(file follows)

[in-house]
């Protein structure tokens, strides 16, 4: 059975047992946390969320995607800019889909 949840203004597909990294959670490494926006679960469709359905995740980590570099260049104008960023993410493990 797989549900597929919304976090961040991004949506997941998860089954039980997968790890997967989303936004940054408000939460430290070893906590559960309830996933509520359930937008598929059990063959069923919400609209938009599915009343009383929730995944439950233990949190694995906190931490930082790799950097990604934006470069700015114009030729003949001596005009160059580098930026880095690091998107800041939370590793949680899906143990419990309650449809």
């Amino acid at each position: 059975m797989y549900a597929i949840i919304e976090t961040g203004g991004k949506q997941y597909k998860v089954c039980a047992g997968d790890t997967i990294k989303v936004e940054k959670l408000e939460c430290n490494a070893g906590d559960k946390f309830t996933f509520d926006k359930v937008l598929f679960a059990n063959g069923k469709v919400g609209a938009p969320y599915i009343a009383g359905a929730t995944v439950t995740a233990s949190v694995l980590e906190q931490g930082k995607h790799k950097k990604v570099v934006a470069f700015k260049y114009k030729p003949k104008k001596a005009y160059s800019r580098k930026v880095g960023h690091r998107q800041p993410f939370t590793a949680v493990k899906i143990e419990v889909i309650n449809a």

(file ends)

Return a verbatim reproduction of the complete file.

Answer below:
[in-house]
């Protein structure tokens, strides 16, 4: 059975047992946390969320995607800019889909 949840203004597909990294959670490494926006679960469709359905995740980590570099260049104008960023993410493990 797989549900597929919304976090961040991004949506997941998860089954039980997968790890997967989303936004940054408000939460430290070893906590559960309830996933509520359930937008598929059990063959069923919400609209938009599915009343009383929730995944439950233990949190694995906190931490930082790799950097990604934006470069700015114009030729003949001596005009160059580098930026880095690091998107800041939370590793949680899906143990419990309650449809």
């Amino acid at each position: 059975m797989y549900a597929i949840i919304e976090t961040g203004g991004k949506q997941y597909k998860v089954c039980a047992g997968d790890t997967i990294k989303v936004e940054k959670l408000e939460c430290n490494a070893g906590d559960k946390f309830t996933f509520d926006k359930v937008l598929f679960a059990n063959g069923k469709v919400g609209a938009p969320y599915i009343a009383g359905a929730t995944v439950t995740a233990s949190v694995l980590e906190q931490g930082k995607h790799k950097k990604v570099v934006a470069f700015k260049y114009k030729p003949k104008k001596a005009y160059s800019r580098k930026v880095g960023h690091r998107q800041p993410f939370t590793a949680v493990k899906i143990e419990v889909i309650n449809a």